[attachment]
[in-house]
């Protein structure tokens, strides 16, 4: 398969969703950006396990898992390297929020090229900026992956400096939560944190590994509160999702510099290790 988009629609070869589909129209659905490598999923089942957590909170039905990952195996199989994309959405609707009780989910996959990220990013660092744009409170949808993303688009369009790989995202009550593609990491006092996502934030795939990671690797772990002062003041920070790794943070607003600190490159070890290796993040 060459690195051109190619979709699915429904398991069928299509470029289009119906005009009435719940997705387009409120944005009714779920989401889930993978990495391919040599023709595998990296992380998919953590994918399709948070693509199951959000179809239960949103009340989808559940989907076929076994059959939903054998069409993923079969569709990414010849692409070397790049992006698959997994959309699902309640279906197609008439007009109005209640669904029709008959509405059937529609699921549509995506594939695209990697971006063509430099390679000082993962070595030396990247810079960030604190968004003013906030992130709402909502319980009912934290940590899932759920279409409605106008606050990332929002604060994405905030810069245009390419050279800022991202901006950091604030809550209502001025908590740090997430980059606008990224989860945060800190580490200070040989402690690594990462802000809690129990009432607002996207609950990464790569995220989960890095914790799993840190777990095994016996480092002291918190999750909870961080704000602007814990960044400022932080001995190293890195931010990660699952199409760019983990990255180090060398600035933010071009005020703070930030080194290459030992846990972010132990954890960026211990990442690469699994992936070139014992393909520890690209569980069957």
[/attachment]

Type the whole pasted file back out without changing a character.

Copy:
[in-house]
């Protein structure tokens, strides 16, 4: 398969969703950006396990898992390297929020090229900026992956400096939560944190590994509160999702510099290790 988009629609070869589909129209659905490598999923089942957590909170039905990952195996199989994309959405609707009780989910996959990220990013660092744009409170949808993303688009369009790989995202009550593609990491006092996502934030795939990671690797772990002062003041920070790794943070607003600190490159070890290796993040 060459690195051109190619979709699915429904398991069928299509470029289009119906005009009435719940997705387009409120944005009714779920989401889930993978990495391919040599023709595998990296992380998919953590994918399709948070693509199951959000179809239960949103009340989808559940989907076929076994059959939903054998069409993923079969569709990414010849692409070397790049992006698959997994959309699902309640279906197609008439007009109005209640669904029709008959509405059937529609699921549509995506594939695209990697971006063509430099390679000082993962070595030396990247810079960030604190968004003013906030992130709402909502319980009912934290940590899932759920279409409605106008606050990332929002604060994405905030810069245009390419050279800022991202901006950091604030809550209502001025908590740090997430980059606008990224989860945060800190580490200070040989402690690594990462802000809690129990009432607002996207609950990464790569995220989960890095914790799993840190777990095994016996480092002291918190999750909870961080704000602007814990960044400022932080001995190293890195931010990660699952199409760019983990990255180090060398600035933010071009005020703070930030080194290459030992846990972010132990954890960026211990990442690469699994992936070139014992393909520890690209569980069957």